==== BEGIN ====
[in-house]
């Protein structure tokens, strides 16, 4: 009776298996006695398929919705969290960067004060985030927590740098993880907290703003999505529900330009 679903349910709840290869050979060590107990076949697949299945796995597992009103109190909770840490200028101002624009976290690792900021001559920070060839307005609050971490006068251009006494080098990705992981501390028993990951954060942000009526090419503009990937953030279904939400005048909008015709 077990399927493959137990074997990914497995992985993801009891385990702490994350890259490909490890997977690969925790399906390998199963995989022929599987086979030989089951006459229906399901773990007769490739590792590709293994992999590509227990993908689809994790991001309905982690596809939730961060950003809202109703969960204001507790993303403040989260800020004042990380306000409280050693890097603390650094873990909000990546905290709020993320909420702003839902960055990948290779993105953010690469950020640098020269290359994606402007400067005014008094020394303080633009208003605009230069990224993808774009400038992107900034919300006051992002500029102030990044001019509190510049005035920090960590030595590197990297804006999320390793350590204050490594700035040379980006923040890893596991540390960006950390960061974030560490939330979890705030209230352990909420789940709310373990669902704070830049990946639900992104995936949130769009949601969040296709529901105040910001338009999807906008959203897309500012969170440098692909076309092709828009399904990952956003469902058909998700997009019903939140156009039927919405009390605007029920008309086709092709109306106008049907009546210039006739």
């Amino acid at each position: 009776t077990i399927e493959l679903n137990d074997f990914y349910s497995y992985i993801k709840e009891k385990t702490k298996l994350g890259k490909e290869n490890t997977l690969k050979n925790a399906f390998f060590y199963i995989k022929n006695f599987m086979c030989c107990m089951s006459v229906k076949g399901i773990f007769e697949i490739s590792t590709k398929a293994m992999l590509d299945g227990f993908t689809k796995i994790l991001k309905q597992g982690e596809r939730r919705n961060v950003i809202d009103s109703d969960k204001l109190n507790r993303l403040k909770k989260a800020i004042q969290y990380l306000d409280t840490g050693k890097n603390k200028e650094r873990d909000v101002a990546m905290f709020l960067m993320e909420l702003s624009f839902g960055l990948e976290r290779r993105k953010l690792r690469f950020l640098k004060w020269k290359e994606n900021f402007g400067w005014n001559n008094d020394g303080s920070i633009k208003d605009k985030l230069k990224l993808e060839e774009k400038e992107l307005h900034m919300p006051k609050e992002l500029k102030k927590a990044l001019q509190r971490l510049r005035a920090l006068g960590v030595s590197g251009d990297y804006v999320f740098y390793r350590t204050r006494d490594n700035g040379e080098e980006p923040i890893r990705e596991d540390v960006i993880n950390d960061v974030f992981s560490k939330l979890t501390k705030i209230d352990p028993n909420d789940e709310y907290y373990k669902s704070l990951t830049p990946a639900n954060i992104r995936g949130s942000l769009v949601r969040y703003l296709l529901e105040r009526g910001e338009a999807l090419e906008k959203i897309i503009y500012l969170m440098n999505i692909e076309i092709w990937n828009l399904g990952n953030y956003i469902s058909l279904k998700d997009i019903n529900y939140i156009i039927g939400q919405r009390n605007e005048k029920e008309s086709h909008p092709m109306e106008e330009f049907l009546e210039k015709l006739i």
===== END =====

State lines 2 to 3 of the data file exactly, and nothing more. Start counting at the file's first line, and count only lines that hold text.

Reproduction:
């Protein structure tokens, strides 16, 4: 009776298996006695398929919705969290960067004060985030927590740098993880907290703003999505529900330009 679903349910709840290869050979060590107990076949697949299945796995597992009103109190909770840490200028101002624009976290690792900021001559920070060839307005609050971490006068251009006494080098990705992981501390028993990951954060942000009526090419503009990937953030279904939400005048909008015709 077990399927493959137990074997990914497995992985993801009891385990702490994350890259490909490890997977690969925790399906390998199963995989022929599987086979030989089951006459229906399901773990007769490739590792590709293994992999590509227990993908689809994790991001309905982690596809939730961060950003809202109703969960204001507790993303403040989260800020004042990380306000409280050693890097603390650094873990909000990546905290709020993320909420702003839902960055990948290779993105953010690469950020640098020269290359994606402007400067005014008094020394303080633009208003605009230069990224993808774009400038992107900034919300006051992002500029102030990044001019509190510049005035920090960590030595590197990297804006999320390793350590204050490594700035040379980006923040890893596991540390960006950390960061974030560490939330979890705030209230352990909420789940709310373990669902704070830049990946639900992104995936949130769009949601969040296709529901105040910001338009999807906008959203897309500012969170440098692909076309092709828009399904990952956003469902058909998700997009019903939140156009039927919405009390605007029920008309086709092709109306106008049907009546210039006739």
């Amino acid at each position: 009776t077990i399927e493959l679903n137990d074997f990914y349910s497995y992985i993801k709840e009891k385990t702490k298996l994350g890259k490909e290869n490890t997977l690969k050979n925790a399906f390998f060590y199963i995989k022929n006695f599987m086979c030989c107990m089951s006459v229906k076949g399901i773990f007769e697949i490739s590792t590709k398929a293994m992999l590509d299945g227990f993908t689809k796995i994790l991001k309905q597992g982690e596809r939730r919705n961060v950003i809202d009103s109703d969960k204001l109190n507790r993303l403040k909770k989260a800020i004042q969290y990380l306000d409280t840490g050693k890097n603390k200028e650094r873990d909000v101002a990546m905290f709020l960067m993320e909420l702003s624009f839902g960055l990948e976290r290779r993105k953010l690792r690469f950020l640098k004060w020269k290359e994606n900021f402007g400067w005014n001559n008094d020394g303080s920070i633009k208003d605009k985030l230069k990224l993808e060839e774009k400038e992107l307005h900034m919300p006051k609050e992002l500029k102030k927590a990044l001019q509190r971490l510049r005035a920090l006068g960590v030595s590197g251009d990297y804006v999320f740098y390793r350590t204050r006494d490594n700035g040379e080098e980006p923040i890893r990705e596991d540390v960006i993880n950390d960061v974030f992981s560490k939330l979890t501390k705030i209230d352990p028993n909420d789940e709310y907290y373990k669902s704070l990951t830049p990946a639900n954060i992104r995936g949130s942000l769009v949601r969040y703003l296709l529901e105040r009526g910001e338009a999807l090419e906008k959203i897309i503009y500012l969170m440098n999505i692909e076309i092709w990937n828009l399904g990952n953030y956003i469902s058909l279904k998700d997009i019903n529900y939140i156009i039927g939400q919405r009390n605007e005048k029920e008309s086709h909008p092709m109306e106008e330009f049907l009546e210039k015709l006739i």